- Use every opportunity to explain the larger purpose of what you’re doing
- Spend time to communicate tasks clearly and take time to delegate properly. As a reminder, to properly delegate:1
- Explain what you want done, when you want it done and the desired result.
- Explain why you want the job done and what obstacles they may encounter.
- Define a “home run” for this job.
- Give the authority to the delegee to get the job done (communicate this to team).
- Provide support and resources.
- Get their commitment and reiterate expectations.
- Develop Standards of Behavior with your team that everyone can agree to.
- Add JOY to the day using silliness, sense of humor, etc. SMILE!!
The main benefits of SL are reduced turnover, increased employee engagement, and flexibility in leadership method, anything except command and control. When the practices of servant leadership were implemented through leadership training in businesses, performance improved 15-20% and workgroup productivity improved by 20-50% – Dennis Romig (2001) Fortune’s Magazine annual rankings of the best 100 companies to work for show that companies that practice SL consistently rank in the top 10 (e.g. Southwest Airlines, Container Stores, Synovus Financial Corporation, TD Industries).
Servant Leadership is the management methodology for the future. It not only brings joy to the workplace, but increases productivity many-fold, increases employee engagement, creates a climate of love, not fear, and is arguably the best leadership methodology out there.
There is powerful data to back up the advantages of servant leadership. The University of Illinois at Chicago Business School conducted a recent study at national food chain Jason’s Deli. Among those restaurants, the stores with servant leaders showed a: 6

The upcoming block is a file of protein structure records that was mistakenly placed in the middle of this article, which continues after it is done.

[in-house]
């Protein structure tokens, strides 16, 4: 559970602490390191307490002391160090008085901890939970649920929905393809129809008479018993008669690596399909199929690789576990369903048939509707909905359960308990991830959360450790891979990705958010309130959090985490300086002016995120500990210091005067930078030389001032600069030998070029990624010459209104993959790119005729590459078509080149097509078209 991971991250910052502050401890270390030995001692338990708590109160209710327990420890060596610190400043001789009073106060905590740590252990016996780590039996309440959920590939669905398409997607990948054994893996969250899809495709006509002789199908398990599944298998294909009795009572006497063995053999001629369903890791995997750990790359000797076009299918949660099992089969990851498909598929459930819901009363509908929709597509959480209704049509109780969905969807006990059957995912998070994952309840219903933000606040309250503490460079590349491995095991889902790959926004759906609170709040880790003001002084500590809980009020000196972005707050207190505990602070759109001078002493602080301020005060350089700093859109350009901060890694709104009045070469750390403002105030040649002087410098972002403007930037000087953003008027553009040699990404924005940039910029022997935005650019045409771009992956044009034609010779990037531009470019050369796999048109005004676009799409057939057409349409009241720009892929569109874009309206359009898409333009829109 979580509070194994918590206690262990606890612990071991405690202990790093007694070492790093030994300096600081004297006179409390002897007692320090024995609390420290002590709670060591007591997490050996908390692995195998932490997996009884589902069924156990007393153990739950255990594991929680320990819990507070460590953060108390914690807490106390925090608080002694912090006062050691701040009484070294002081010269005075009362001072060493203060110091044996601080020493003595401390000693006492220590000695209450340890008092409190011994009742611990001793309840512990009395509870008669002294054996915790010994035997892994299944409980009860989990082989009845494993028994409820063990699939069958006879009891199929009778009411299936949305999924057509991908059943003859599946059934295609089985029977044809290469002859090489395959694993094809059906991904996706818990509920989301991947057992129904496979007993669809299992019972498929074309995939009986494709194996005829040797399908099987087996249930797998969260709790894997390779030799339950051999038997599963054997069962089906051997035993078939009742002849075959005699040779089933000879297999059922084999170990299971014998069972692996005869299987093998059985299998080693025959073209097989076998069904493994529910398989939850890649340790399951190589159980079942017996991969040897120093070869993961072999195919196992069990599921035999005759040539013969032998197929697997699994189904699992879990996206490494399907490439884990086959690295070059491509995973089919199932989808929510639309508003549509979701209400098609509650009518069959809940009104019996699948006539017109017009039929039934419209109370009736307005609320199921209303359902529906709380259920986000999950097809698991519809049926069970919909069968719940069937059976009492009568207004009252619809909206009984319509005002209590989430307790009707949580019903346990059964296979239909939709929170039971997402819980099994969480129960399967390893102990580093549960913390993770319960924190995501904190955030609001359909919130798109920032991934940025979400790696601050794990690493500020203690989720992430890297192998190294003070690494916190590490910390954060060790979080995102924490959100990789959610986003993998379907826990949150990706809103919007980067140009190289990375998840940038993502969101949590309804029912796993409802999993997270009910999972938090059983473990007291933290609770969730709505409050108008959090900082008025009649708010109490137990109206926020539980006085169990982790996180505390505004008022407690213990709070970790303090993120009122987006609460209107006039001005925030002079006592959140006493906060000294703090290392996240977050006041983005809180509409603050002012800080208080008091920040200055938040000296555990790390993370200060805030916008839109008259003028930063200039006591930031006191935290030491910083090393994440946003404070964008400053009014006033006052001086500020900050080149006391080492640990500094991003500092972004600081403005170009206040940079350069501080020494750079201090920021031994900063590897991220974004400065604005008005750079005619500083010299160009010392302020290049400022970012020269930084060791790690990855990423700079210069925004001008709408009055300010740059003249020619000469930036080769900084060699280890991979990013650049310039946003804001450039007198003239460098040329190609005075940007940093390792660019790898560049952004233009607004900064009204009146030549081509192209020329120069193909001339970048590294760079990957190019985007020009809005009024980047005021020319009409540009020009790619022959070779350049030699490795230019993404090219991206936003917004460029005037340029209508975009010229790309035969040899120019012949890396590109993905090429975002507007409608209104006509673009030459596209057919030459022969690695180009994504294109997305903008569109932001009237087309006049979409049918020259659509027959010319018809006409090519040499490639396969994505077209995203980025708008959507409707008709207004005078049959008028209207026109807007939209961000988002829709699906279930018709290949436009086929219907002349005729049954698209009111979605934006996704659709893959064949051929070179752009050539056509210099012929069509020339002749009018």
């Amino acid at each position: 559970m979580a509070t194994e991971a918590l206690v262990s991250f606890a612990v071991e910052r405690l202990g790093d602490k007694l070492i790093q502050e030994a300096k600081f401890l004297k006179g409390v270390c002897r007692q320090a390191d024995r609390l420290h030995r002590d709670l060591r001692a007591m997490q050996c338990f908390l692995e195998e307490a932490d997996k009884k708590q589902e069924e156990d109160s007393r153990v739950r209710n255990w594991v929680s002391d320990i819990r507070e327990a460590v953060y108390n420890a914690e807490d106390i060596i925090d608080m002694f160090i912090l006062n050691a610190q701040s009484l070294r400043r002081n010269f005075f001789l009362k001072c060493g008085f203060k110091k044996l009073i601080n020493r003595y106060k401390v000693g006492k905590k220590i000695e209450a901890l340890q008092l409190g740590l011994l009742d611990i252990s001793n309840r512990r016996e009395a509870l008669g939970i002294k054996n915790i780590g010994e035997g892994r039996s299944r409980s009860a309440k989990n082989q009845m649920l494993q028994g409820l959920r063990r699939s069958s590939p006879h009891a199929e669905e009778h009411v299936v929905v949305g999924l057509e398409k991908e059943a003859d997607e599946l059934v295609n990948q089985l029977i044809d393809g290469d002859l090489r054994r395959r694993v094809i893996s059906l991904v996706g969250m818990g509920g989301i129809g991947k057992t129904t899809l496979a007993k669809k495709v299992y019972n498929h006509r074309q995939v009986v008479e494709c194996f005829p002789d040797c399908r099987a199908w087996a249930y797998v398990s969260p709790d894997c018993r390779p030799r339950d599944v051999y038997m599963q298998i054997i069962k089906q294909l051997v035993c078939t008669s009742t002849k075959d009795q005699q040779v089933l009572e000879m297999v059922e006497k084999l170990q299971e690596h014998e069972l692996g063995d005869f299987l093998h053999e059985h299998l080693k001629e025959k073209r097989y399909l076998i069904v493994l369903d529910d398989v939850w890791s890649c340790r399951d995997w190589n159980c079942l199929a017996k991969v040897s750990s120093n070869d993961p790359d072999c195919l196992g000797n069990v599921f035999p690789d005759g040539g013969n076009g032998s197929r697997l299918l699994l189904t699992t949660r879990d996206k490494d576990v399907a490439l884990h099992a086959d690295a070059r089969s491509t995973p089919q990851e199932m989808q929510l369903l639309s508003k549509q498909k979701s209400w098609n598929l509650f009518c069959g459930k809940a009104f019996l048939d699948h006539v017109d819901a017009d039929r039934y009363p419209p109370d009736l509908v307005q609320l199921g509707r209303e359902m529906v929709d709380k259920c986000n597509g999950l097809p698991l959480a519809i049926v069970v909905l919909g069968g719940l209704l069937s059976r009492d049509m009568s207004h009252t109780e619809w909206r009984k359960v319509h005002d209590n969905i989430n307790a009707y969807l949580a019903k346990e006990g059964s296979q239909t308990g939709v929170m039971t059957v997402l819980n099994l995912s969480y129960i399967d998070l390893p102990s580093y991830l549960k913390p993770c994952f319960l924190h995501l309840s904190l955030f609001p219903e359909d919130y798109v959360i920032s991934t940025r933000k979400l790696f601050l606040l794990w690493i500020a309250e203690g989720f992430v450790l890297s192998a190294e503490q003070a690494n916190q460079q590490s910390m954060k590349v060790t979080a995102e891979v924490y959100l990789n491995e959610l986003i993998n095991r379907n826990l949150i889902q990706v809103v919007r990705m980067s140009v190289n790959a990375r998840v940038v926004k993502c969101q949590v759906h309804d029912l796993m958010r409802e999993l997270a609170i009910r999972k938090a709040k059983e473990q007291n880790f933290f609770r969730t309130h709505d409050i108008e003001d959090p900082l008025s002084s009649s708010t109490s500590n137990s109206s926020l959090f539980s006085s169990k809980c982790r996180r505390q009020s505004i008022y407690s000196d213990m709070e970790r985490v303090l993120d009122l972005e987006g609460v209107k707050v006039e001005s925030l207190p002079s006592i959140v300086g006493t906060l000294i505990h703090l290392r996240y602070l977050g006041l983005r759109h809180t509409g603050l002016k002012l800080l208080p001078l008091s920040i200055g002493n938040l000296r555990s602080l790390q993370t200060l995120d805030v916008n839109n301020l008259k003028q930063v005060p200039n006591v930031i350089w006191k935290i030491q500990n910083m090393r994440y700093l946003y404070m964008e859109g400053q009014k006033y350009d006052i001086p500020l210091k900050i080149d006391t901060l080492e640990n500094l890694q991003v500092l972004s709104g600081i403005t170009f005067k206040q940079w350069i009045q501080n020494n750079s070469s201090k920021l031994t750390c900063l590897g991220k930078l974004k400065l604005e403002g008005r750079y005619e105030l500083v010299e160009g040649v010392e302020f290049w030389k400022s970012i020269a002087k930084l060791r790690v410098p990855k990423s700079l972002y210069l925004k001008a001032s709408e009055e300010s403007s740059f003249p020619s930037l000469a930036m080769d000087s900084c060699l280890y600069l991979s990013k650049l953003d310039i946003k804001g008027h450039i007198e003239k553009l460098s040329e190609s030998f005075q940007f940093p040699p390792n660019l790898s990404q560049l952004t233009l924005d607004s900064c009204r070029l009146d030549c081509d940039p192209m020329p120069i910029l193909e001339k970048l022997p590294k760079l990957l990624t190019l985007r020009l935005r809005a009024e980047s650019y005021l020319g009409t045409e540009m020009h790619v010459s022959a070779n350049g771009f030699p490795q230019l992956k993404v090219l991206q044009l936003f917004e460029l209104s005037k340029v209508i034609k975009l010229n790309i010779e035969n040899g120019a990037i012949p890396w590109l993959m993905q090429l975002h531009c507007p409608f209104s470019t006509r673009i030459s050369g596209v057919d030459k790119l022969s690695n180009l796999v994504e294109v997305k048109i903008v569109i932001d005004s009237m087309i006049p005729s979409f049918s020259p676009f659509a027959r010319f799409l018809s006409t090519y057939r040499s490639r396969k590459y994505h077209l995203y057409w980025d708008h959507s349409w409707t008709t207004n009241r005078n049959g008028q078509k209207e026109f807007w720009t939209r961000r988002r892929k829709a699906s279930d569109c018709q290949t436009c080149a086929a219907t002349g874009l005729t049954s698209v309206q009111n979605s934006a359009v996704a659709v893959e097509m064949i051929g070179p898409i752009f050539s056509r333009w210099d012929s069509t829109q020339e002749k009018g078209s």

- 6 percent higher job performance
- 8 percent increase in positive customer service ratings
- 50 percent higher staff retention rate
Which of my readers don’t want that? Anyone can start being a SL by following these guidelines. There is no time like the present to get started towards a happier, more engaged, more productive and successful team!
Written by Elizabeth Bartlett
1 Malinski, C. and Swift, R. (2019), “10 Things you can Do to Begin as a Servant Leader Pt. 2”, Servant Leadership Institute Podcast, Servant Leadership Institute.
2 Ruiz, Don Miguel (1997), “The Four Agreements”, Peter Pauper Press, 10.
3 Barter, A. and Tard, L. (2019), “Finding Significance in Servant Leadership”, Servant Leadership Institute Podcast, Servant Leadership Institute
4 Janssen, D. (2019), “Upside Down Leadership”, Servant Leadership Institute Podcast, Servant Leadership Institute
5 Wong, Paul T.P. and Davey, M.A. (2007),“Best Practices in Servant Leadership”, Servant Leadership Research Rountable – July 2007, School of Leadership and Entrepreneurship
6 Romig, D.A. (2001). Side by Side Leadership. Marietta, GA: Bard Press